There was an interesting exclusive interview that appeared today in SmartGrid Today with Itron’s CEO, Malcolm Unsworth. He talked about the overall positive trend in Itron’s business as well as pointed out the fact that the adoption of smart meters is changing the metering vendor playing field. Smart Grid deployments seem to be accelerating meter demand, and with only 8% of the world’s meters capable of bidirectional communications today, there’s huge opportunity for Itron and the other metering vendors. However, to make Smart Grids requires more than just installing smart meters and as such its forcing the metering vendors to innovate and develop new product strategies…or risk their future.

While meters had been a commodity, with the advent of smart grids, meters aren’t just simple devices autonomous devices anymore. Smart meters are an integral part of the smart grid ecosystem and bidirectional communications is a key requirement. Meters need to tie to metering LANS upstream to connect to distribution area networks which are backhauled to the utility’s core network. Smart meters must connect downstream to home area networks that will eventually communicate with networks in homes and appliances. Clearly networks and network communications are a new strategic challenge metering vendors are facing…and to to quote Mr. Unsworth, “…the best ones will win.”

Tropos also recognized the strategic role of communications for smart grids, launching its GridCom architecture about a year ago. Currently Tropos has approximately twenty utility customers using its IP broadband mesh networking solutions and is well poised to continue providing utilities with a reliable smart grid communications foundation. Tropos has established relationships with a wide range of industry-leading smart grid ecosystem vendors, including Itron, Echelon, and Elster. Check out our website to learn more about the Tropos GridCom architecture for Smart Grids.

Denise

Friday, February 5, 2010

Licensed Spectrum Could Limit Utilities' Flexibility in Deploying Smart Grids

This past week, several articles have been written about Cisco’s recommendations to the Federal Communications Commission (FCC) as it relates the National Broadband Plan; you can check out one such article in earth2tech. From our perspective, we wholeheartedly agree with Cisco’s recommendations to the FCC. Tropos has also been active in submission of comments to the FCC in meetings and formal response to Public Notices related to the value of broadband for building Smart Grids and Smart Cities.

One of the controversial topics I’d like to highlight is the issue as to whether the FCC should allocate wireless spectrum specifically for utilities to use for Smart Grid – a new licensed spectrum. We agree with Cisco’s position on this issue – while it could be valuable, it’s just not needed. There is sufficient bandwidth and quality of service available with today’s unlicensed band which includes 2.4 and 5.8 GHz for regional scale distribution area networks. Unlicensed 900 MHz is already widely used for neighborhood area networks to support metering LANs and has proven to be quite effective. From a cost perspective, use of unlicensed spectrum for the Smart Grid translates to less cost for utilities as they don’t need purchase an expensive use license. Different unlicensed options play a valuable role within the Smart Grid context and we believe utilities should be allowed the freedom to select the best solutions – including licensed and unlicensed spectrum, that best meet their specific requirements. Therefore, Tropos continues to recommend to the FCC that if licensed spectrum is allocated for utilities, it should be an option but not a mandate.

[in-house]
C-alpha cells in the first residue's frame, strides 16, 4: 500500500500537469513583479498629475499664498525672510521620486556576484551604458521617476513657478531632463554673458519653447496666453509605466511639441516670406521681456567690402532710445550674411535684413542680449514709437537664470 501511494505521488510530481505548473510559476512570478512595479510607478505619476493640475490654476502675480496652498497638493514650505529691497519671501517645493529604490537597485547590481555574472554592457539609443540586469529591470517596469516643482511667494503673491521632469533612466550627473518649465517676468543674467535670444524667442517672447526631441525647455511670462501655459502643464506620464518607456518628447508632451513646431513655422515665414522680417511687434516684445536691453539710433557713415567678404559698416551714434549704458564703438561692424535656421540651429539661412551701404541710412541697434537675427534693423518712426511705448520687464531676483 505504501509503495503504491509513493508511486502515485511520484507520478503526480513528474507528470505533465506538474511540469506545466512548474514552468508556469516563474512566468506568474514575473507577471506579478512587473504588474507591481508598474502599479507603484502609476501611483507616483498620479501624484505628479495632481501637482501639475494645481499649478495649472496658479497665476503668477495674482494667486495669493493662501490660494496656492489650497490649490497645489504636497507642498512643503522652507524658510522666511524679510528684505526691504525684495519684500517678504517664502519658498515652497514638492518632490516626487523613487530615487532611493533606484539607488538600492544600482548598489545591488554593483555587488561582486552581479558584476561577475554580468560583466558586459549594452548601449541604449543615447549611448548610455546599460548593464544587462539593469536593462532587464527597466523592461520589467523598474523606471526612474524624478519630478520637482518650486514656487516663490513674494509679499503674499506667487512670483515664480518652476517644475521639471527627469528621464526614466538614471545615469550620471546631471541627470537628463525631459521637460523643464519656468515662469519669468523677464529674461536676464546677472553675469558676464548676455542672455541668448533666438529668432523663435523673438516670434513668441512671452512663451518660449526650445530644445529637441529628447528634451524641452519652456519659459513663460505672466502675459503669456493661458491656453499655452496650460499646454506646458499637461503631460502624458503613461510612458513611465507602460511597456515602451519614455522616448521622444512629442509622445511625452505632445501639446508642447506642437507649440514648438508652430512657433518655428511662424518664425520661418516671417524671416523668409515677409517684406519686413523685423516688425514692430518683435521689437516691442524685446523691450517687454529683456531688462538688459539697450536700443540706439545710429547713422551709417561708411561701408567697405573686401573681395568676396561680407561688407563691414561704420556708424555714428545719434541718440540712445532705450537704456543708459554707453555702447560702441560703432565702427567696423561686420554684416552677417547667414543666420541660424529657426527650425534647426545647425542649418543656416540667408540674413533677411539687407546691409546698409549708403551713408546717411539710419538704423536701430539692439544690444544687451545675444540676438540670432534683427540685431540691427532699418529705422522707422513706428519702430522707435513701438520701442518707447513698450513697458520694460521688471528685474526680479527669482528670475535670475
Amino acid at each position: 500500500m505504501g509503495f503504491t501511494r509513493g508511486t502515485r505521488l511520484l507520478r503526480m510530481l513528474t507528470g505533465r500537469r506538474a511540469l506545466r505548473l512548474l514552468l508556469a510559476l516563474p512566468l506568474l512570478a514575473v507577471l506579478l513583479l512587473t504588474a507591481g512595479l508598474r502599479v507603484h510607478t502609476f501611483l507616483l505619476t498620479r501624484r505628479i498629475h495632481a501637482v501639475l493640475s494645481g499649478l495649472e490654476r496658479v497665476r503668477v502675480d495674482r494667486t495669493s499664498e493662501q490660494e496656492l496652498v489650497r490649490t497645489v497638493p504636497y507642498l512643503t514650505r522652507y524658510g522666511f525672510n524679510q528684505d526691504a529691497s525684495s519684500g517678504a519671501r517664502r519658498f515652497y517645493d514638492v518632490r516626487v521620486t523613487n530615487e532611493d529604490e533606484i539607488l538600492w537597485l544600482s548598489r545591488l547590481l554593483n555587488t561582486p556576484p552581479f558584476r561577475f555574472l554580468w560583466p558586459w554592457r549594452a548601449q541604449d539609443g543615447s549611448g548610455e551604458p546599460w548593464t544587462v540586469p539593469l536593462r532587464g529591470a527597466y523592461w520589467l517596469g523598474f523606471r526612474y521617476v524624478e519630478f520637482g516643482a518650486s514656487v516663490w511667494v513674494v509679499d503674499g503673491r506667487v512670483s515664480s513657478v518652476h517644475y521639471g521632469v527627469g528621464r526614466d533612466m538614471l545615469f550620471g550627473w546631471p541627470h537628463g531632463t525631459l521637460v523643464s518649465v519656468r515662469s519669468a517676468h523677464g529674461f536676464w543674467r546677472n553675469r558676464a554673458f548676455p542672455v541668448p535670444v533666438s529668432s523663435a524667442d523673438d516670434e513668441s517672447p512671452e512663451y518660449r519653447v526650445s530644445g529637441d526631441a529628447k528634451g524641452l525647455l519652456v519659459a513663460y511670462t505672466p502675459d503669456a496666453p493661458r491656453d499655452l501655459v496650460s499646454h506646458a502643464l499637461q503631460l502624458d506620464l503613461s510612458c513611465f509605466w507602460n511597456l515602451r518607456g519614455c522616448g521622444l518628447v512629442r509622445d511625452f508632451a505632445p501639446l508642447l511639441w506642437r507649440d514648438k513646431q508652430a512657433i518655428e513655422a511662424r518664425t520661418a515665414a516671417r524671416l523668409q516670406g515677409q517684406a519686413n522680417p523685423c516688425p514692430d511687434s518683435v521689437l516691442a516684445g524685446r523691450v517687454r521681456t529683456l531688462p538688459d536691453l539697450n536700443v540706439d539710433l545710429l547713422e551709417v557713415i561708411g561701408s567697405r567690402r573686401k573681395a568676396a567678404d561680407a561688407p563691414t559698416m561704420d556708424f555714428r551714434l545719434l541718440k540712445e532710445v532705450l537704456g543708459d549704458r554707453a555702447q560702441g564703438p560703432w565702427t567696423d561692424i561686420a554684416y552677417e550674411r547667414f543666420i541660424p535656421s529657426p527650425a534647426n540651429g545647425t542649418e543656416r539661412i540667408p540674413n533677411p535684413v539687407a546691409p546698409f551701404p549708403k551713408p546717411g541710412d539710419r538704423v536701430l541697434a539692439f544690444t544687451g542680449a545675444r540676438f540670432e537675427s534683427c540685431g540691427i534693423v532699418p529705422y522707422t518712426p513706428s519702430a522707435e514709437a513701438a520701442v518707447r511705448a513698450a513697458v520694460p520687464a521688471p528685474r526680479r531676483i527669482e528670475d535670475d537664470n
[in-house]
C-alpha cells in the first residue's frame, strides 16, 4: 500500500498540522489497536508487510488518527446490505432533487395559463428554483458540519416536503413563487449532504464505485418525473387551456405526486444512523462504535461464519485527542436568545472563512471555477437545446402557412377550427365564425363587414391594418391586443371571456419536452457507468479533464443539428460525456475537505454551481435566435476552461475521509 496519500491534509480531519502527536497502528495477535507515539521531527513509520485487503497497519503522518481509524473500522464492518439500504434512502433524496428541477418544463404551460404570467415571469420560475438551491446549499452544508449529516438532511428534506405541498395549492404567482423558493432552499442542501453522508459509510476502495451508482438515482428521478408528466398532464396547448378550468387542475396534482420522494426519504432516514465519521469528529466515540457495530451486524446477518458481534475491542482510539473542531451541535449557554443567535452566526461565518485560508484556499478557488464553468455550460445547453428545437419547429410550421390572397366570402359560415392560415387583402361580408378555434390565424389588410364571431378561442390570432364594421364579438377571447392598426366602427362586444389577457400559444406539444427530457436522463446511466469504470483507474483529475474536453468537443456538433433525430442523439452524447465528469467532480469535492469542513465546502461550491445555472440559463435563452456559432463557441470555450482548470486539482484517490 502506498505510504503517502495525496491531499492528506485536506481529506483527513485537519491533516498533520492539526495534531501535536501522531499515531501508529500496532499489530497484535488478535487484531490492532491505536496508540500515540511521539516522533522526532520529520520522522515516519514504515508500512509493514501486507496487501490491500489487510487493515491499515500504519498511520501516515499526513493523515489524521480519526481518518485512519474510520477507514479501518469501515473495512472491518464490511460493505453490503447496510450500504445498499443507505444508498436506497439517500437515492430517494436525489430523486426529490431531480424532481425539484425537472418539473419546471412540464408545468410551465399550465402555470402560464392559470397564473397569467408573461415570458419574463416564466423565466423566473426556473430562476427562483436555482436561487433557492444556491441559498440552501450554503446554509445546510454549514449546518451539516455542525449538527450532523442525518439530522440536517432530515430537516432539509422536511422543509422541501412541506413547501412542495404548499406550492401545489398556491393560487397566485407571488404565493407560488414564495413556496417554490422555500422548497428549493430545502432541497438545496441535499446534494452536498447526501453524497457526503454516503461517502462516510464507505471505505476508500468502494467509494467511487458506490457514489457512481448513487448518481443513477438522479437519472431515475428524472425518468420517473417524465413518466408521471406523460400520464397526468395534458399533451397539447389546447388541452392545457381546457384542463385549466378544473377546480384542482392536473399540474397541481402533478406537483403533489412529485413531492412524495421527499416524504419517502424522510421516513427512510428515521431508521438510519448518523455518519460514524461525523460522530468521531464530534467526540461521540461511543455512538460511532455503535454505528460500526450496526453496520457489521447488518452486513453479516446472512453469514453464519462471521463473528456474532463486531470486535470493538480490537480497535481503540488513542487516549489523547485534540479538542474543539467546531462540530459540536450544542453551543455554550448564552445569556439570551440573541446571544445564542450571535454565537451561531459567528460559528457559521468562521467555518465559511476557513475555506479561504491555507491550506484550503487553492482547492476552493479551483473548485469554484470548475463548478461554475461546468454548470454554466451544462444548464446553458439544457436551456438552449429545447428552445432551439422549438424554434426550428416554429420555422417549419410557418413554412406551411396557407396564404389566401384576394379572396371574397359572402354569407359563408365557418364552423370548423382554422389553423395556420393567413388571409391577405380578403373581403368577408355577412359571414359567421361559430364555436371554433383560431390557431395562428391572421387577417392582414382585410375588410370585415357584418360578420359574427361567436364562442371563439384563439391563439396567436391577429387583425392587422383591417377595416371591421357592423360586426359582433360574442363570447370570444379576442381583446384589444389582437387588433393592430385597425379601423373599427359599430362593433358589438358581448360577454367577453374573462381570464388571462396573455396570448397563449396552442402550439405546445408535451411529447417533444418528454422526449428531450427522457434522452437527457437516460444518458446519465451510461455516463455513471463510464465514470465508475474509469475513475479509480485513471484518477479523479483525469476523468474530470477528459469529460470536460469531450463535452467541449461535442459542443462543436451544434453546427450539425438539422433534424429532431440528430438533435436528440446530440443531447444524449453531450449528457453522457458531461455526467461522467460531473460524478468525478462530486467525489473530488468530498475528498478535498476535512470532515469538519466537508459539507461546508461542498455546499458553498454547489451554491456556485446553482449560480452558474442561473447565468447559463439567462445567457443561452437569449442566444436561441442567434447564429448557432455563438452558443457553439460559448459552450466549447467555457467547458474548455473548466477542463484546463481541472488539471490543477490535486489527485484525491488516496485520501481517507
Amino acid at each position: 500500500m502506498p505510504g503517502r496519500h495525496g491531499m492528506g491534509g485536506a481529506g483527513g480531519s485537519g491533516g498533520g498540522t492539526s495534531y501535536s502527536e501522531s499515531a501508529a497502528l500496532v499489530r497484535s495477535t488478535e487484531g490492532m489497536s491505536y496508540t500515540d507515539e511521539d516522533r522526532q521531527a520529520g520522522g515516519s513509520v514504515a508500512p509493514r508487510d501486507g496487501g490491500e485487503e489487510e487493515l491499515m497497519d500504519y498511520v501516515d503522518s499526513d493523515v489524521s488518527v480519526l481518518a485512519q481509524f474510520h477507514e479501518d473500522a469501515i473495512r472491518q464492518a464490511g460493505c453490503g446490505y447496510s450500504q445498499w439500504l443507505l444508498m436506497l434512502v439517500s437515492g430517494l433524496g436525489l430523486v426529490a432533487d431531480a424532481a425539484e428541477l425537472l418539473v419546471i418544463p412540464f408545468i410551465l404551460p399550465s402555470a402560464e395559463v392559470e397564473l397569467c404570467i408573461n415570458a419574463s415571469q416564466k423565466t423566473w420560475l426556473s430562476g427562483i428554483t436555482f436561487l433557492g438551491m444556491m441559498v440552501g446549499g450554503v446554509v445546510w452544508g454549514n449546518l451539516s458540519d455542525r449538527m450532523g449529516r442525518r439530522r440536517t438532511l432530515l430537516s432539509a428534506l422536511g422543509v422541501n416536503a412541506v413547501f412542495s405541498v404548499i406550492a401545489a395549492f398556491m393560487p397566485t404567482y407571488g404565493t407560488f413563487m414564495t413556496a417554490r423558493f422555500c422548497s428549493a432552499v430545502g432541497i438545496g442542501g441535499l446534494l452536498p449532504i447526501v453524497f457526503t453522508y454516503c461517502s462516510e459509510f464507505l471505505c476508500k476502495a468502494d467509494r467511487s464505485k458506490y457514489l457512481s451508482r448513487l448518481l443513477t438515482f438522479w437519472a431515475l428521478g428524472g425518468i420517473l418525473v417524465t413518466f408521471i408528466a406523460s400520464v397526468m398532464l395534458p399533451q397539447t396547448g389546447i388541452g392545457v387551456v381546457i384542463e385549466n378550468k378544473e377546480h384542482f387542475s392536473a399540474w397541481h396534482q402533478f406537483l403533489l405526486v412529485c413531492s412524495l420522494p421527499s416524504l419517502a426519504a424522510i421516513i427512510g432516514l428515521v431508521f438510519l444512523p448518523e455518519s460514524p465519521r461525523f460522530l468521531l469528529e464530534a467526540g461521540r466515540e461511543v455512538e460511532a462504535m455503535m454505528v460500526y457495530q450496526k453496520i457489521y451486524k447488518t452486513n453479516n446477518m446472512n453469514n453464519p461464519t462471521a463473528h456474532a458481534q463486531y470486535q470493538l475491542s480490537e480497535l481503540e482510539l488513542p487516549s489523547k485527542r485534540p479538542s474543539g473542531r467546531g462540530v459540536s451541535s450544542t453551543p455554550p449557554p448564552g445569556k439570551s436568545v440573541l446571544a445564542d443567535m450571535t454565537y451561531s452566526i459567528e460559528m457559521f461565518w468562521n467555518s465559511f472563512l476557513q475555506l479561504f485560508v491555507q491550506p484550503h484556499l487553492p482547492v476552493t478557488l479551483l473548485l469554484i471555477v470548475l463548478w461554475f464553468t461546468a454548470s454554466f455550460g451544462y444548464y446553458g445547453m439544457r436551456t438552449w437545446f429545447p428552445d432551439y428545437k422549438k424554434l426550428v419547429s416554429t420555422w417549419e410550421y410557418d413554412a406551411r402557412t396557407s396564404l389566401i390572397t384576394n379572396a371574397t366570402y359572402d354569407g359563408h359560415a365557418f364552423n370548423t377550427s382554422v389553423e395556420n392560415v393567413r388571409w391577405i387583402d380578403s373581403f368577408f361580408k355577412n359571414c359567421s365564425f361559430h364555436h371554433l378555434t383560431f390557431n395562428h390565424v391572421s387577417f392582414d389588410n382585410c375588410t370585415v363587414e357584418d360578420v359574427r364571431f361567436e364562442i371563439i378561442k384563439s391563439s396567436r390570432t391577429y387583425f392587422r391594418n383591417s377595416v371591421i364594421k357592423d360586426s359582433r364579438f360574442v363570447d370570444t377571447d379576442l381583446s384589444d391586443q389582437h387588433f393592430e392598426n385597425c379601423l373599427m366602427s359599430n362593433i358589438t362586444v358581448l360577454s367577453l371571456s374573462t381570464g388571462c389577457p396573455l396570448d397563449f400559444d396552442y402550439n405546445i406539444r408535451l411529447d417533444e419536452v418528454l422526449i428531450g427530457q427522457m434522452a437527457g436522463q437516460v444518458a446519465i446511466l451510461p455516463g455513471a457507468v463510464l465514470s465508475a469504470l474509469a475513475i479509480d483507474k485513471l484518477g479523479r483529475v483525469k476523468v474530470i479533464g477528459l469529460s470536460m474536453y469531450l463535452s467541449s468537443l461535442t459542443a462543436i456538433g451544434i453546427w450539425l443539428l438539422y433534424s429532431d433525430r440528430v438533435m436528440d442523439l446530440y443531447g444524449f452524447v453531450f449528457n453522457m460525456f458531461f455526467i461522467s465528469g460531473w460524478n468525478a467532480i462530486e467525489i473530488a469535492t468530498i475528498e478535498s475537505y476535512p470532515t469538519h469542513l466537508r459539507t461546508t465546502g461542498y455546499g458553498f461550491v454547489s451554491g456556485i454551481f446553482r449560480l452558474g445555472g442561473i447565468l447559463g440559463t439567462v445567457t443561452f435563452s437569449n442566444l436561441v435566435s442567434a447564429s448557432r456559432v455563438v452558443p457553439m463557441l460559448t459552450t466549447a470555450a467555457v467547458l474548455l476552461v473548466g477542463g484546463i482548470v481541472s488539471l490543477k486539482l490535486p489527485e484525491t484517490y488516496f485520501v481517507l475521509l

Based upon our vast experience in deployment of distribution area networks, the concerns raised by some parties as it relates to interference in unlicensed spectrum, is unfounded. Reference Tropos’comments submitted to the FCC which highlights one of our Silicon Valley customers that has successfully mitigated interference issues in a very challenging interference environment.

In addition, among Tropos’ customers are many utilities that are successfully using unlicensed spectrum for multiple applications across urban, suburban, and even less populated regions. Such utility-specific applications include backhaul for smart meter LANS, distribution automation, substation security, power quality monitoring, and mobile workforce applications (scheduling, GIS, etc.). The Tropos wireless broadband network provides the needed reliability, performance, security, and quality of service dictated by utilities.

We look forward to the recommendations Nick Sinai, the FCC’s Energy and Environment Director, will be presenting to the FCC for how to bring broadband to the Smart Grid as part of the National Broadband Plan in March – it undoubtedly could have significant impact on the flexibility and options U.S. utilities will have as they deploy Smart Grid communications.

Tom